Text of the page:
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Rhithrogena germanica (March brown)

Rhithrogena germanica lives chiefly in the riffle sections of larger rivers or their tributaries, where it feeds either by scraping periphyton from the substrate or by gathering fine particulate organic detritus from the sediment.  The nymphs are usually found clinging to submerged plants and stones, although they may swim if disturbed.  There is one generation per year that overwinters as nymphs.  This species shows great synchronicity in its emergence with adults hatching en-masse, typically around mid-day, over several days between late March and early May.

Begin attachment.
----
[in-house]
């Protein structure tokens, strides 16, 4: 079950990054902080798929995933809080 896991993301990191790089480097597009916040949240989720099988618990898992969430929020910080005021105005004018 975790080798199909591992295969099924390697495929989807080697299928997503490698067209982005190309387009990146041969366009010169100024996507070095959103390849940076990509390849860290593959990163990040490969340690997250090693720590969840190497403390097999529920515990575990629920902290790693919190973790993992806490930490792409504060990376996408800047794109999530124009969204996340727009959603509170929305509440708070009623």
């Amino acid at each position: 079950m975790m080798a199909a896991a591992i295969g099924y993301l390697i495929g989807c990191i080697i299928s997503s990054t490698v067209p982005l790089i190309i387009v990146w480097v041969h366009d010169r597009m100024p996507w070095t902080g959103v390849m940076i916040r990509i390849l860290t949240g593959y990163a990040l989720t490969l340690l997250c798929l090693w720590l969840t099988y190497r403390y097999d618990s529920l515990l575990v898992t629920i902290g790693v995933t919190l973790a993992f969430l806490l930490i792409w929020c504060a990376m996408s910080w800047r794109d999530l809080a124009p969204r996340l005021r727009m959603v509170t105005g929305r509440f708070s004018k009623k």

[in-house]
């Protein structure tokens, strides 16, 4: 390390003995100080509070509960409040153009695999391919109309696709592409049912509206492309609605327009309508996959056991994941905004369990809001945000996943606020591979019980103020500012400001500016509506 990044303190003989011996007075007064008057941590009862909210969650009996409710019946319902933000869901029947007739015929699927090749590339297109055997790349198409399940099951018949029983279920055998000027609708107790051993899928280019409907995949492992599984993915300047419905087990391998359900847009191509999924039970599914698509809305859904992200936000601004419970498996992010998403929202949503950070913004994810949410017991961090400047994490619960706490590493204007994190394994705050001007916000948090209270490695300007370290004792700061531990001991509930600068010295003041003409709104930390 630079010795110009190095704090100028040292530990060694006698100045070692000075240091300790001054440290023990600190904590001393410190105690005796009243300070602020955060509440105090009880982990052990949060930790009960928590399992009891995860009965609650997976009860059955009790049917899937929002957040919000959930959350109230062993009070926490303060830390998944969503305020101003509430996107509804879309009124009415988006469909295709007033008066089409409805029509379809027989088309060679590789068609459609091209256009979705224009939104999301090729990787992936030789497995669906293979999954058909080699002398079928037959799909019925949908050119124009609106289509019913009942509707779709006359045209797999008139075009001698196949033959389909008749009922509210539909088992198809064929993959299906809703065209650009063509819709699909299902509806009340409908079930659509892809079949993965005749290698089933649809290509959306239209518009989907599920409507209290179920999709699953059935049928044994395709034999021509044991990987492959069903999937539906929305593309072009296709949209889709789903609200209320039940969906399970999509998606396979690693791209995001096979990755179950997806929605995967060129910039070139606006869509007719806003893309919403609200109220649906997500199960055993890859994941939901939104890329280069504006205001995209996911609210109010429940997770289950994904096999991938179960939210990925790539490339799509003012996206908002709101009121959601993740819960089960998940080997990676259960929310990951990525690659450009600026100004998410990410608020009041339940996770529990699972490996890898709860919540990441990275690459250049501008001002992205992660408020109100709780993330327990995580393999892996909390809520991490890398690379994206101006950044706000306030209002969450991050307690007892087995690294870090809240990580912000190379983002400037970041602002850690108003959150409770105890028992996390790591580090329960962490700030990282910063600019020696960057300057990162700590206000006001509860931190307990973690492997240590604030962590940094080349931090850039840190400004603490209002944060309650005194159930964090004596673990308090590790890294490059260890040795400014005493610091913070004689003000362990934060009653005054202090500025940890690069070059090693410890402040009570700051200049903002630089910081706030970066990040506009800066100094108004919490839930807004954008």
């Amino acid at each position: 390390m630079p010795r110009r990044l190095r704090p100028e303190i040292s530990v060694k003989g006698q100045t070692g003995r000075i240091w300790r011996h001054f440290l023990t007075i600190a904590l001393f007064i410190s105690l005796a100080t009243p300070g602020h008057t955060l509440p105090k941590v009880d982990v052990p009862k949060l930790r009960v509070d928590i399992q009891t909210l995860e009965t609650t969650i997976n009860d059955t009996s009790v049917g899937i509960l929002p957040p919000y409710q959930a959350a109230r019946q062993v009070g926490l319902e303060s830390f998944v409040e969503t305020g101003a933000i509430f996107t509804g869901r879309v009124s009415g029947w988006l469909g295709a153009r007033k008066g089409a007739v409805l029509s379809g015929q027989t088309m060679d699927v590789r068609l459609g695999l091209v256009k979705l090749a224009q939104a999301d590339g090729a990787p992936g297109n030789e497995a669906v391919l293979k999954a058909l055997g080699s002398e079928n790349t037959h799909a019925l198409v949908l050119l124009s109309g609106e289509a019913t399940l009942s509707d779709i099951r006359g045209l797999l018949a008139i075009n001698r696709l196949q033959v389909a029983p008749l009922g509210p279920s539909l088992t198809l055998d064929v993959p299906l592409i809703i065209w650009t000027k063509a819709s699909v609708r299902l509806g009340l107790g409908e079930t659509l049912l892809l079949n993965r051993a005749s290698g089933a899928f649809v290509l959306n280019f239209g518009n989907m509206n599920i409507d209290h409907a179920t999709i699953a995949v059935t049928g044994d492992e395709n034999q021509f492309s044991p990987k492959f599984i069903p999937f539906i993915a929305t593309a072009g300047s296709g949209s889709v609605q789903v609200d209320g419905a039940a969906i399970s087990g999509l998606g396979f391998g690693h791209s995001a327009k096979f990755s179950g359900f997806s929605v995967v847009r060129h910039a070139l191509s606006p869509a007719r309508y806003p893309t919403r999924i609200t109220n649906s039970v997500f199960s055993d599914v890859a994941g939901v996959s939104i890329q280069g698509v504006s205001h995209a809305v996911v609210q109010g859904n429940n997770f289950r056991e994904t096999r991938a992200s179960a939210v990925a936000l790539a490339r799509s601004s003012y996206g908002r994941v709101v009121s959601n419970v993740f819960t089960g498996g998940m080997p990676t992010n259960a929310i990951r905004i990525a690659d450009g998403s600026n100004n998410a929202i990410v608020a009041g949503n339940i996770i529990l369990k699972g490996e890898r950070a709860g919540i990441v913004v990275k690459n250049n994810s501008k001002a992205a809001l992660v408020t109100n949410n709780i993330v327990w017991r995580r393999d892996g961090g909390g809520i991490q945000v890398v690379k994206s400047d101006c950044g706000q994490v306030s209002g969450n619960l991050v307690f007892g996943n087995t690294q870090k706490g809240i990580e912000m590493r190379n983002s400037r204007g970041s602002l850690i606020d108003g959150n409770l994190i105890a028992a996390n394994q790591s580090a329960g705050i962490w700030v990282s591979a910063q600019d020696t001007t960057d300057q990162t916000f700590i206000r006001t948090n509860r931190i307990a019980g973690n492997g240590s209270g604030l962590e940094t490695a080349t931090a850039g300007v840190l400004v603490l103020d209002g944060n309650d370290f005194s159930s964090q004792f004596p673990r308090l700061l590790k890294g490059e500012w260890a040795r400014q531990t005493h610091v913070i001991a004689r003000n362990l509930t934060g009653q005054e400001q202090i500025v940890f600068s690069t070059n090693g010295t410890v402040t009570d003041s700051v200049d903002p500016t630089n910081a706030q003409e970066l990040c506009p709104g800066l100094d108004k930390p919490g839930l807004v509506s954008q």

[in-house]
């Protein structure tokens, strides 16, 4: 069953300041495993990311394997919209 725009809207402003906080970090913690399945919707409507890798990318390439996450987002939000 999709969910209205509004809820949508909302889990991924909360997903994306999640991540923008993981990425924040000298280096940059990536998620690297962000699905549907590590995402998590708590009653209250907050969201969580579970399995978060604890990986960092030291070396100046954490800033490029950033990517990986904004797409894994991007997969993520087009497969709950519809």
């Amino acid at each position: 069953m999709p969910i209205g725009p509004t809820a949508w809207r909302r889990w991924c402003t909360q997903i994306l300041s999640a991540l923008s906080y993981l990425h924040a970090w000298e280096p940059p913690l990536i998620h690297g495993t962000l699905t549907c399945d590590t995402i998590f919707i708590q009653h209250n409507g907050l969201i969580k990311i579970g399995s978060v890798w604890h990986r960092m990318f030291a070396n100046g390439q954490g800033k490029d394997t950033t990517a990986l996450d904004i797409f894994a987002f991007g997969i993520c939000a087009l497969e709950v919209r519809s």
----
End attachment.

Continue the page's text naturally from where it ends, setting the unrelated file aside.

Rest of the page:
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Once mated, the female flies upstream and descends to the surface of the water to release a few eggs by dipping the tip of her abdomen on to the surface at intervals, or by actually settling on the surface for short periods.  After several visits to the water the egg supply is finished and the spent female falls on to the surface.